Travel insurance is one of those things that you know you need, but you don’t know quite how much or what type to buy. If you’re like me, the idea of buying travel insurance is overwhelming. You’ve heard about it before, and maybe even made a few purchases in the past, but have never really understood what it actually covers or why it’s so important to have before your next trip abroad.

What’s Covered with Trip Cancellation Coverage

Trip cancellation coverage is designed to reimburse you if your trip gets cancelled or interrupted. This is different from trip interruption coverage, which helps you when you’re already on vacation and have to cancel part of your plan due to unforeseen circumstances like illness or injury.

What Is Covered With Trip Cancellation Coverage?

If you’re forced to cancel your trip because of something covered by this type of insurance (like a family emergency), most companies will reimburse the cost of:

  • airfare
  • hotel rooms booked in advance (with some exclusions)

Coverage for the Whole Family

Travel insurance is available for the whole family and covers everyone, no matter their age. Coverage is based on each person and not the family as a whole. For example, if you have your mom and two kids under 18 traveling together, the two kids will be covered at the same rate as your mom (even though they are under 18).

What if You Need to Cancel Due to Illness as a Senior?

If you have to cancel or postpone your trip due to illness, the same rules apply as outlined in the section above. Yup, that’s right—if you’re over 65 and need to cancel or postpone your trip due to illness, it will cost you $100! Fortunately, there is one way around this: purchase supplemental travel insurance through Allianz Global Assistance (the company that underwrites CSA Travel Protection).

The premium for this policy is $50 (plus any applicable taxes), which can be added directly onto your credit card when purchasing the other type of travel insurance coverage. However—and here’s where things get tricky—you’ll only be able to add this supplemental insurance if you pay for both types of coverage at once.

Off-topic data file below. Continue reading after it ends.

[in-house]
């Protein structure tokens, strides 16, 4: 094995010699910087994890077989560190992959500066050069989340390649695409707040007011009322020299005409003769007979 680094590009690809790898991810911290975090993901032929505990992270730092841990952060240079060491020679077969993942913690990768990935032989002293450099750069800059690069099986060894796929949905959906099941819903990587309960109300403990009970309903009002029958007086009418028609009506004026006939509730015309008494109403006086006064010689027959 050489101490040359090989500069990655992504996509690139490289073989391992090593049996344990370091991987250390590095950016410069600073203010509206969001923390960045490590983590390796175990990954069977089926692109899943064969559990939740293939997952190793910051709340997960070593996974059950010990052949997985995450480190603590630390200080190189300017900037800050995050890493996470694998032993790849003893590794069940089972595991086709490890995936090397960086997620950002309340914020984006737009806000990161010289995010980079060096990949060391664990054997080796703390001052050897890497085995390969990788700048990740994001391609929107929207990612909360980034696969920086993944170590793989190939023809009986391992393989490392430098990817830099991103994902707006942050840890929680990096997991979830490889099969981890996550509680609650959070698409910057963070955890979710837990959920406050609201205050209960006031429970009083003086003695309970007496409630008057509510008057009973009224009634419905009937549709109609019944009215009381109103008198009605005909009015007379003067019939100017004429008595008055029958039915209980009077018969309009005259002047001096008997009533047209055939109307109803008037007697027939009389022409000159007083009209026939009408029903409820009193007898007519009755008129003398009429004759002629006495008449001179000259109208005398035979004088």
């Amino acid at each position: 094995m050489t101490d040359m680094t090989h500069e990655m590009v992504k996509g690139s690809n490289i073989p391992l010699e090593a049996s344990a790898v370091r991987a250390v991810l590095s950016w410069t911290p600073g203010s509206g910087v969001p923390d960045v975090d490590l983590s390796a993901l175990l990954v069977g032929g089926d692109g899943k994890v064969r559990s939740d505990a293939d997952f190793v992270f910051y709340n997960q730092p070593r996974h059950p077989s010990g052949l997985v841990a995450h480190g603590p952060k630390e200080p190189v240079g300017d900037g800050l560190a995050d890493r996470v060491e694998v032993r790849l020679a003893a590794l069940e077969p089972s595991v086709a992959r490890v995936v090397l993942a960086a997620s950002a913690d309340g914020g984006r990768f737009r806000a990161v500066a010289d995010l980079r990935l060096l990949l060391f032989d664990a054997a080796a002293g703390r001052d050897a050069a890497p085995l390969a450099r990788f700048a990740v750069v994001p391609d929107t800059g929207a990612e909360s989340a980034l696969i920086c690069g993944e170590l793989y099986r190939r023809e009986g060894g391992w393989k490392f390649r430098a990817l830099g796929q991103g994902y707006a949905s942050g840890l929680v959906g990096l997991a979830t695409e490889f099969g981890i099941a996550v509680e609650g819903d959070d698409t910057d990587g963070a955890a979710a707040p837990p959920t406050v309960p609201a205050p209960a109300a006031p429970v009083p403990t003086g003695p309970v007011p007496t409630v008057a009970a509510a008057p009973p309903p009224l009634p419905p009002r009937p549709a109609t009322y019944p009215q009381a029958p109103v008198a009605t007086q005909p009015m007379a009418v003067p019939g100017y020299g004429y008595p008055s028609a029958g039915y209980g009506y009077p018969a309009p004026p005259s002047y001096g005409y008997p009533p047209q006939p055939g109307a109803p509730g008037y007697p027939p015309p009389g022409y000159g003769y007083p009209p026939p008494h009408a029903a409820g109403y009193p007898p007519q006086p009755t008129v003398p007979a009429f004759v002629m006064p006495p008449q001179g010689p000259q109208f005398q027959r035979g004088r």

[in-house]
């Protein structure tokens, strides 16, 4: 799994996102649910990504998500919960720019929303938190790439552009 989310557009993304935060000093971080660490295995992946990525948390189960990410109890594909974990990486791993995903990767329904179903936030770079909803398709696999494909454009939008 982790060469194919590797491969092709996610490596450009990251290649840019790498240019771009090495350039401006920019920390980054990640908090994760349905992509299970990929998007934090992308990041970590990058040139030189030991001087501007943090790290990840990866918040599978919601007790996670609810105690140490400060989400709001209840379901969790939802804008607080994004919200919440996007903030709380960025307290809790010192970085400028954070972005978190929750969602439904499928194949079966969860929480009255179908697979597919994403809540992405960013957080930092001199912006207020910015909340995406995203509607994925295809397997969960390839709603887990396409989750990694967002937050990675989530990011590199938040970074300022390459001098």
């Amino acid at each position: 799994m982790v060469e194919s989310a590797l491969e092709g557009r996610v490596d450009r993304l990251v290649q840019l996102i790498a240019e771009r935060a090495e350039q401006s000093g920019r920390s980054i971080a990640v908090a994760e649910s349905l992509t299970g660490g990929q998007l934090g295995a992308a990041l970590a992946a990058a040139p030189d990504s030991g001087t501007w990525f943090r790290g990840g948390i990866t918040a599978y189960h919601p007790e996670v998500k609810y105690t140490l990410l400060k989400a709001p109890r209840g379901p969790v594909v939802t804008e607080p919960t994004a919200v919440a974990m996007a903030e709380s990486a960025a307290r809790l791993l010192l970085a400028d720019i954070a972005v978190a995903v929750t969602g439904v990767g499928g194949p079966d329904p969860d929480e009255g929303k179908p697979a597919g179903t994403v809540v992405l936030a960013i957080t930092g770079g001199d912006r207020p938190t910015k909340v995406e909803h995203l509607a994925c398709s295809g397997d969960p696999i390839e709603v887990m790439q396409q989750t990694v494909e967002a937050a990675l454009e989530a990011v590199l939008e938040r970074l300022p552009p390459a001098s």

If there’s one silver lining here, it’s that if an unexpected incident prevents you from going on vacation as planned (due to medical reasons), then Allianz Global Assistance will cover most out-of-pocket expenses associated with traveling home early or canceling altogether; this includes airline tickets ($500 per ticket) and accommodations ($500 per hotel room). So while canceling because of illness may not be ideal for anyone involved—including yourself!—it does at least provide some financial support during what could otherwise be a very stressful situation.

What to Do if Your Trip is Canceled

  • Check the terms and conditions of your policy to see what you need to do in order for a claim to be valid. Some insurance companies, like Cover-More and GlobeGuard, will require you to submit a claim form within 14 days of cancellation; this is usually done online or over the phone. Others may allow you more time—for example, Allianz allows claims up until 30 days after departure date—so check with your provider if there are any particular time limits on filing your claim beyond those mentioned in their general conditions section.